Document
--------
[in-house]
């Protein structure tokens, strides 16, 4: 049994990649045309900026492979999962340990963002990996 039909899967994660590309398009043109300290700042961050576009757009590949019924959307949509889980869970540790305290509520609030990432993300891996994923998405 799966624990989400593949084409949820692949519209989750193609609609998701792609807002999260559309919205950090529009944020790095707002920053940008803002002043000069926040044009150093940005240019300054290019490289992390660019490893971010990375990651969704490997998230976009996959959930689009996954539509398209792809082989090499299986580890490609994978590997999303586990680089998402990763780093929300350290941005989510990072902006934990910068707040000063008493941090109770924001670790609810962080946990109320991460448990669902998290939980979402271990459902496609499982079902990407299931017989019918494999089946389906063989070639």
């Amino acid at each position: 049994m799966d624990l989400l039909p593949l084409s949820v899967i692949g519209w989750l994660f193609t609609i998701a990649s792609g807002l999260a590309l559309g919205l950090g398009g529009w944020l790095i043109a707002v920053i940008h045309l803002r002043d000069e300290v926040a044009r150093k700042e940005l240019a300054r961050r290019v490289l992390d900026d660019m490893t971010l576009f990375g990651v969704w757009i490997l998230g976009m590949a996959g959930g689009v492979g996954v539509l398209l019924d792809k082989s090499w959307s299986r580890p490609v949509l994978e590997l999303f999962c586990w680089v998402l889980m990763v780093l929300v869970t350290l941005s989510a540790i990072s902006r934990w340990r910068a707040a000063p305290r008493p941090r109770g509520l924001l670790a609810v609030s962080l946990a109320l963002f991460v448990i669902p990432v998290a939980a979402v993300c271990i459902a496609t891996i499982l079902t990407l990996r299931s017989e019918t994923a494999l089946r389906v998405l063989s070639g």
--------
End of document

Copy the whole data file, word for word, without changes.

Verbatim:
[in-house]
């Protein structure tokens, strides 16, 4: 049994990649045309900026492979999962340990963002990996 039909899967994660590309398009043109300290700042961050576009757009590949019924959307949509889980869970540790305290509520609030990432993300891996994923998405 799966624990989400593949084409949820692949519209989750193609609609998701792609807002999260559309919205950090529009944020790095707002920053940008803002002043000069926040044009150093940005240019300054290019490289992390660019490893971010990375990651969704490997998230976009996959959930689009996954539509398209792809082989090499299986580890490609994978590997999303586990680089998402990763780093929300350290941005989510990072902006934990910068707040000063008493941090109770924001670790609810962080946990109320991460448990669902998290939980979402271990459902496609499982079902990407299931017989019918494999089946389906063989070639």
């Amino acid at each position: 049994m799966d624990l989400l039909p593949l084409s949820v899967i692949g519209w989750l994660f193609t609609i998701a990649s792609g807002l999260a590309l559309g919205l950090g398009g529009w944020l790095i043109a707002v920053i940008h045309l803002r002043d000069e300290v926040a044009r150093k700042e940005l240019a300054r961050r290019v490289l992390d900026d660019m490893t971010l576009f990375g990651v969704w757009i490997l998230g976009m590949a996959g959930g689009v492979g996954v539509l398209l019924d792809k082989s090499w959307s299986r580890p490609v949509l994978e590997l999303f999962c586990w680089v998402l889980m990763v780093l929300v869970t350290l941005s989510a540790i990072s902006r934990w340990r910068a707040a000063p305290r008493p941090r109770g509520l924001l670790a609810v609030s962080l946990a109320l963002f991460v448990i669902p990432v998290a939980a979402v993300c271990i459902a496609t891996i499982l079902t990407l990996r299931s017989e019918t994923a494999l089946r389906v998405l063989s070639g």